Luke Plant committed e55d520

Added some comments

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 # Section 2, this would require a div structure incompatible with the
 # above. Thus the column layout is limited by the logical structure of
 # the document.
+# While the above is a real constraint, we try to be as flexible as
+# possible within it.  The user may want to be able to apply column
+# breaks to paragraphs, not just section headings.  In order to
+# support this, consider the following
+# - H1 - NEWROW  - 2 col row
+# - H1 - NEWCOL
+# - H1 - NEWROW  - simply to finish the existing column structure
+#  - p - NEWROW  - this is where the column structure actual starts
+#  - p - NEWCOL
+# The first 'p' will be contained in the 'row1col' div that wraps the
+# preceding H1 and its contents. So, for the case of being at the
+# beginning of a single column row, we allow a nested column
+# structure.  This imposes a constraint on what follows - a H1
+# following the second 'p' cannot have 'NEWCOL' because that would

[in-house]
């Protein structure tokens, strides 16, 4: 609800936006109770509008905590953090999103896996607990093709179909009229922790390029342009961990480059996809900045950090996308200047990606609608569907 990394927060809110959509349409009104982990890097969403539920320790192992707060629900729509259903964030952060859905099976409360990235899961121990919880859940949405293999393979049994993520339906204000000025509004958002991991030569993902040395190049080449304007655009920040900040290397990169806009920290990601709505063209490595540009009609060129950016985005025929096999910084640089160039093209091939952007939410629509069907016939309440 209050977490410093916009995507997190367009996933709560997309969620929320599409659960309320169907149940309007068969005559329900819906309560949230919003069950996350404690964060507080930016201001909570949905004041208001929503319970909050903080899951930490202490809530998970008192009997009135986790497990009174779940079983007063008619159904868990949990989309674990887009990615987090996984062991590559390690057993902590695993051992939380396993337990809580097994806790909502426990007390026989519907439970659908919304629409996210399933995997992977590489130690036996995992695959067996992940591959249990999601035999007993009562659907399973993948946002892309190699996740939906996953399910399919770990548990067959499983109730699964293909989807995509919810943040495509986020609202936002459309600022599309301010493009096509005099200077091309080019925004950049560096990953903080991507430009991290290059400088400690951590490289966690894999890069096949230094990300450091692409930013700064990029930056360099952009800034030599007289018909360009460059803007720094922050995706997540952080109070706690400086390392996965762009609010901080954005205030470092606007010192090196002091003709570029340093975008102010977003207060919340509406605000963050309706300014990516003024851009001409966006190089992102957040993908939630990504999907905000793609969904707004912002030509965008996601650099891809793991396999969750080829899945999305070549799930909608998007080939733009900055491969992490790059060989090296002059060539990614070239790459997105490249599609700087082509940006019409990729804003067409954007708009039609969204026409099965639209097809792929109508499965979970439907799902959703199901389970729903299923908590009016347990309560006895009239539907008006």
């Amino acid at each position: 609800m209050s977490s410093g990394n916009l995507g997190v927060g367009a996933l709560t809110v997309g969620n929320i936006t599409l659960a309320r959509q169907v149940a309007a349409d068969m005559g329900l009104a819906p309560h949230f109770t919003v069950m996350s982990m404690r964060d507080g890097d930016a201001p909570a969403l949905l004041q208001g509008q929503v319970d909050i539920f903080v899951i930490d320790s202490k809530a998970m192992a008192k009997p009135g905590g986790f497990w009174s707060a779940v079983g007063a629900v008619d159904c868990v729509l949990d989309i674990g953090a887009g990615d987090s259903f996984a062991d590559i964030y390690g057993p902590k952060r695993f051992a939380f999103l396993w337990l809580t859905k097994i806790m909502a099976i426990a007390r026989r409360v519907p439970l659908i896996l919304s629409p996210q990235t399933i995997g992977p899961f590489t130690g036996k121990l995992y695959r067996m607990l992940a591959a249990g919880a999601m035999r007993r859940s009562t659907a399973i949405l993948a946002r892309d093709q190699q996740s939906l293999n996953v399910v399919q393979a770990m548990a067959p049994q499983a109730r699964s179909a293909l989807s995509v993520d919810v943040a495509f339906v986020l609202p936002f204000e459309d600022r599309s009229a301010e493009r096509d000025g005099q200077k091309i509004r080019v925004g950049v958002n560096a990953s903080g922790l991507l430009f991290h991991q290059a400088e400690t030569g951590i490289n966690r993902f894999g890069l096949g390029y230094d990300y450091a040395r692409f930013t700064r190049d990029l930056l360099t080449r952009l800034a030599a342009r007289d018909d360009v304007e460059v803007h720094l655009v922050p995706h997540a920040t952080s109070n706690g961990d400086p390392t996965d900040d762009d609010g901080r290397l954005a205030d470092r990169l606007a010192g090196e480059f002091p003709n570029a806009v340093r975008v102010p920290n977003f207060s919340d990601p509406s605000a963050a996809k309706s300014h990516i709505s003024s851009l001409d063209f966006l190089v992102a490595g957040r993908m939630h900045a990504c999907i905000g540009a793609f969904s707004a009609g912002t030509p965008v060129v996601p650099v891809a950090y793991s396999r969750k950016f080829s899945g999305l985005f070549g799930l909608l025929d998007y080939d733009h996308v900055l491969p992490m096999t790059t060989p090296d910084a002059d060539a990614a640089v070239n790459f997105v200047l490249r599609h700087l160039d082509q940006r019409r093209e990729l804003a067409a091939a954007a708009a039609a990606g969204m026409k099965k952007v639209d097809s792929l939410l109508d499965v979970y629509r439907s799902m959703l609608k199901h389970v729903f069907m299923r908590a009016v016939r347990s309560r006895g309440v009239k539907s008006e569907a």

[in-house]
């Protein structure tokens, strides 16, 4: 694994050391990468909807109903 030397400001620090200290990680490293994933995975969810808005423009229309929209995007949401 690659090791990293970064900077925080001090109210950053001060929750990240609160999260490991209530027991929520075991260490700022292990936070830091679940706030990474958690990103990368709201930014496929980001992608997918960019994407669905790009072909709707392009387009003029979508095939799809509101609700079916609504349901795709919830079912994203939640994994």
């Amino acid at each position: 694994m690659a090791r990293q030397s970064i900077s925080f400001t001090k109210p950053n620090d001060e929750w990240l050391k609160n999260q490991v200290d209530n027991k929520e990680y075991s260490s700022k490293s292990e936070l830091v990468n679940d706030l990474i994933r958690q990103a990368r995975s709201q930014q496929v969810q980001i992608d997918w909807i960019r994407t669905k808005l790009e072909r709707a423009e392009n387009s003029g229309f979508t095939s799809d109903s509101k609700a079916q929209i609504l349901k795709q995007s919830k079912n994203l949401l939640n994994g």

+# make the previous H1 into the start of a *2* column row!
 def format_html(html, styleinfo):
     Formats the XHTML given using a dictionary of style information.
     The dictionary has keys which are the names of headings,
     and values which are lists of CSS classes or special commands.
-    Commands start with 'command:', CSS classes start with 'class:'
     root = parse(html)
     structure = get_structure(root, assert_structure=True)
                if tag.lower() in headingdef]
     # Cut the HTML up into sections
     # First deal with headers only.  This makes life simple,
     # as headers always produce nested structures, and the
     # indexes passed to wrap_elements_in_tag don't need
 def _add_rows_and_columns(topnode, known_nodes, styleinfo):
+    # This is the most involved and tricky part.  See the comments
+    # above the 'format_html' function.
     cur_row_start = None
     cur_col = None
     children = list(topnode.getchildren())